export LD_LIBRARY_PATH="/usr/local/lib/:$LD_LIBRARY_PATH"

(or whatever directory libmlpack.so is installed in.)

5. Running mlpack programs

After building mlpack, the executables will reside in build/bin/. You can call them from there, or you can install the library and (depending on system settings) they should be added to your PATH and you can call them directly. The documentation below assumes the executables are in your PATH.

Consider the 'mlpack_knn' program, which finds the k nearest neighbors in a reference dataset of all the points in a query set. That is, we have a query and a reference dataset. For each point in the query dataset, we wish to know the k points in the reference dataset which are closest to the given query point.

Alternately, if the query and reference datasets are the same, the problem can be stated more simply: for each point in the dataset, we wish to know the k nearest points to that point.

Each mlpack program has extensive help documentation which details what the method does, what each of the parameters are, and how to use them:

$ mlpack_knn --help

Running mlpack_knn on one dataset (that is, the query and reference datasets are the same) and finding the 5 nearest neighbors is very simple:

$ mlpack_knn -r dataset.csv -n neighbors_out.csv -d distances_out.csv -k 5 -v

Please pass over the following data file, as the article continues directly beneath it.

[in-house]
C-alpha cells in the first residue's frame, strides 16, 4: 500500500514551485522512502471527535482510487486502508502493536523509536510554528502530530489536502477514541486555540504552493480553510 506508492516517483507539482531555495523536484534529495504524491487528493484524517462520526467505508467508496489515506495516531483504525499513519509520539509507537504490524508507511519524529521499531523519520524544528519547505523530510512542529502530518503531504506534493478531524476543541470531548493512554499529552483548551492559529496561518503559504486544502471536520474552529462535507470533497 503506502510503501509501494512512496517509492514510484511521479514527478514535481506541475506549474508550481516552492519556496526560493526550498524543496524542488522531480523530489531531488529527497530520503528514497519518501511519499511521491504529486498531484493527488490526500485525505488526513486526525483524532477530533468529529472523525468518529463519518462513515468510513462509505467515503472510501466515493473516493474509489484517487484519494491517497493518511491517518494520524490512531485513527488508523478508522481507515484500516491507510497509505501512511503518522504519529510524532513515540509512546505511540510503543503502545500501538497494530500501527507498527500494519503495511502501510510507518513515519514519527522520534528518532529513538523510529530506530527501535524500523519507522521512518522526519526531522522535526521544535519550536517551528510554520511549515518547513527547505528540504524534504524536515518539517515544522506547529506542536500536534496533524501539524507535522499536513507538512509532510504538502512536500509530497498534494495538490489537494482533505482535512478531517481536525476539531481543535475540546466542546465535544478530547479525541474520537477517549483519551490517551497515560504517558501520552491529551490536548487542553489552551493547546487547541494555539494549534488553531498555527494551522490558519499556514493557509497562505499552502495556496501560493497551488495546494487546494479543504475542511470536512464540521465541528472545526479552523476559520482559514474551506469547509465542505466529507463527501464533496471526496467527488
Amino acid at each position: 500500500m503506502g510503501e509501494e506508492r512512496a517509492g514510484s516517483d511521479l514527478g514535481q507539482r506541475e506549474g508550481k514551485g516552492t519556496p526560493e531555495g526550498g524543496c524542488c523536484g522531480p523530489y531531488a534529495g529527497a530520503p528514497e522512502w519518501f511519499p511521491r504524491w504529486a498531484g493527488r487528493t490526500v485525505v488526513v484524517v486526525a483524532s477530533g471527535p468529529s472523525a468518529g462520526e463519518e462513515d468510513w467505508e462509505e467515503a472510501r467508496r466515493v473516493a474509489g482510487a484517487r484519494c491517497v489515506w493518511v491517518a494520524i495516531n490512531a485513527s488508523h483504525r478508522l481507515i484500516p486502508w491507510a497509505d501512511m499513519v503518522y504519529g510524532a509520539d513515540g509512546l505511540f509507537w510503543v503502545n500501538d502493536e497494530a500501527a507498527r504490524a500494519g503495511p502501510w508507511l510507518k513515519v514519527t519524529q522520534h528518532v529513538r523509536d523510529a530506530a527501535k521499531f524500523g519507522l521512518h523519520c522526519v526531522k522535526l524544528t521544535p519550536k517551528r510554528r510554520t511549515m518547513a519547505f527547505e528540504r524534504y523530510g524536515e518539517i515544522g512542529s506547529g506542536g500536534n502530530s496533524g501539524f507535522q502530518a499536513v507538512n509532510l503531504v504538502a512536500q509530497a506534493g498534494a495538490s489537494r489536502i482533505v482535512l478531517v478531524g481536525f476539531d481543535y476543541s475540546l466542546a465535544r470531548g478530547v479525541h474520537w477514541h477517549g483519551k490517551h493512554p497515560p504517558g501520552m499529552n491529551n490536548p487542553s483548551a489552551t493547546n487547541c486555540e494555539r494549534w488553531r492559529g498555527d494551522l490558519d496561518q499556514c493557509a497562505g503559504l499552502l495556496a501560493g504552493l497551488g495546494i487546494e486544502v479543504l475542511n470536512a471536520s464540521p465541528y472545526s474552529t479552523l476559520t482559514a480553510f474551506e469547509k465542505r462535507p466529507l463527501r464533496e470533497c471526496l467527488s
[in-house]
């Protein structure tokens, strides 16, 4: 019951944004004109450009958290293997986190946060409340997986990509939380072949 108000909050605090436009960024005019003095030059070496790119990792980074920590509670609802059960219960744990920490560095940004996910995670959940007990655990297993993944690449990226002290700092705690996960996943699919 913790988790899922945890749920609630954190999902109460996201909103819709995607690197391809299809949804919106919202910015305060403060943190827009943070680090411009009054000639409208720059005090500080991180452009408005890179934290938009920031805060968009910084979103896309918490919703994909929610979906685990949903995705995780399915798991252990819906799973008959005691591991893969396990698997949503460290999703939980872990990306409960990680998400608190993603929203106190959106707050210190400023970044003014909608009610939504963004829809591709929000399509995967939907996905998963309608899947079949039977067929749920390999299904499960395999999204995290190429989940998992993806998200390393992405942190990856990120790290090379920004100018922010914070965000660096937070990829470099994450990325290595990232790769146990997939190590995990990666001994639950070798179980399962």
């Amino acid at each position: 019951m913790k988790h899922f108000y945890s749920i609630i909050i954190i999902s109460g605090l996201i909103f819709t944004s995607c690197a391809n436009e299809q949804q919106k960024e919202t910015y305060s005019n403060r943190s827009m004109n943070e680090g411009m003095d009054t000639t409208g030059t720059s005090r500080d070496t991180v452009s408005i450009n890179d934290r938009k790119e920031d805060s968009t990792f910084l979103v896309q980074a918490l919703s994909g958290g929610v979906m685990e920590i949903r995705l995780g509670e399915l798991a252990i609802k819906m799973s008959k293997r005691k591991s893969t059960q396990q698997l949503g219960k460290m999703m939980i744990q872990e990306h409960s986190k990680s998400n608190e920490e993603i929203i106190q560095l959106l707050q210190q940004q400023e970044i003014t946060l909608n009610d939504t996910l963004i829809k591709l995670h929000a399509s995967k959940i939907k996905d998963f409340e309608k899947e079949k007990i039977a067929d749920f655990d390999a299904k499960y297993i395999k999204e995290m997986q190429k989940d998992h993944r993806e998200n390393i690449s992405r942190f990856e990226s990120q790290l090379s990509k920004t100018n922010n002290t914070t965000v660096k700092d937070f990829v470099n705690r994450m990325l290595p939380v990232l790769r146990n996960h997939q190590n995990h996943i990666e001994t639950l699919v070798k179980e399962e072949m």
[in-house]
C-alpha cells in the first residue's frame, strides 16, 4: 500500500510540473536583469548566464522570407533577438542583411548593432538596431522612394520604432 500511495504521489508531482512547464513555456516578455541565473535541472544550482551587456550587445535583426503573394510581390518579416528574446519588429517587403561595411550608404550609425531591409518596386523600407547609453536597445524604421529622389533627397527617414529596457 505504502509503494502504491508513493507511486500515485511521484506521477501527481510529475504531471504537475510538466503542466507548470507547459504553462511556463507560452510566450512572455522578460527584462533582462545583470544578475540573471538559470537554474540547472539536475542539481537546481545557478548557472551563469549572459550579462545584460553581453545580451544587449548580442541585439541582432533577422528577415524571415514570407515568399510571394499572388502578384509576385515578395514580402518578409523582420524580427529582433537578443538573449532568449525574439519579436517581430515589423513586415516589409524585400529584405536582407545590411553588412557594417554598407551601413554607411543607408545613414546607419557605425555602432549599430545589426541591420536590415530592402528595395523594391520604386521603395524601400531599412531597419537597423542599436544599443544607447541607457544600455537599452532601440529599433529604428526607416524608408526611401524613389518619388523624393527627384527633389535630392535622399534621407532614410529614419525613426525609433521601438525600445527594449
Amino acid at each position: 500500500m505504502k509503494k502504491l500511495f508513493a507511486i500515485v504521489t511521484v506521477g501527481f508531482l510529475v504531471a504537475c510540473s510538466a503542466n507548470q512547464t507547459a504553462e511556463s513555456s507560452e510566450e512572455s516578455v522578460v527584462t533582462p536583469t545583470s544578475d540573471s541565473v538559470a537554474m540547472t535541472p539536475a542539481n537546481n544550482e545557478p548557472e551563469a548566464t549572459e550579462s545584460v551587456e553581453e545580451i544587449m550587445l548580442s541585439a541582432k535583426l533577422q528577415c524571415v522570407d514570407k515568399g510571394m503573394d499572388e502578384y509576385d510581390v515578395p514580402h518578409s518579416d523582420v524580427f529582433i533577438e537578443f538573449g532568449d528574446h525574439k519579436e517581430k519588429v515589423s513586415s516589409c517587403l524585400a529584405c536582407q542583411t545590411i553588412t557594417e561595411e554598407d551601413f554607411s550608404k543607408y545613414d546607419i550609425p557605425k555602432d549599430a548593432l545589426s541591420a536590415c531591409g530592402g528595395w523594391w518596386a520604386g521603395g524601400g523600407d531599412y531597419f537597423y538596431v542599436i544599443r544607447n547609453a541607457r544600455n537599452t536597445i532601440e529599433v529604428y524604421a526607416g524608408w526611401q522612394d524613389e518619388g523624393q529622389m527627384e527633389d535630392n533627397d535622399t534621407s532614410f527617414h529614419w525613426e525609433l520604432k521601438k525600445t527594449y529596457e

The -v (--verbose) flag is optional; it gives informational output. It is not unique to mlpack_knn but is available in all mlpack programs. Verbose output also gives timing output at the end of the program, which can be very useful.

6. Further documentation

The documentation given here is only a fraction of the available documentation for mlpack. If doxygen is installed, you can type make doc to build the documentation locally. Alternately, up-to-date documentation is available for older versions of mlpack:

7. Bug reporting

(see also mlpack help)

If you find a bug in mlpack or have any problems, numerous routes are available for help.

Github is used for bug tracking, and can be found at https://github.com/mlpack/mlpack/. It is easy to register an account and file a bug there, and the mlpack development team will try to quickly resolve your issue.

In addition, mailing lists are available. The mlpack discussion list is available at

mlpack discussion list

and the git commit list is available at

commit list

Lastly, the IRC channel #mlpack on Freenode can be used to get help.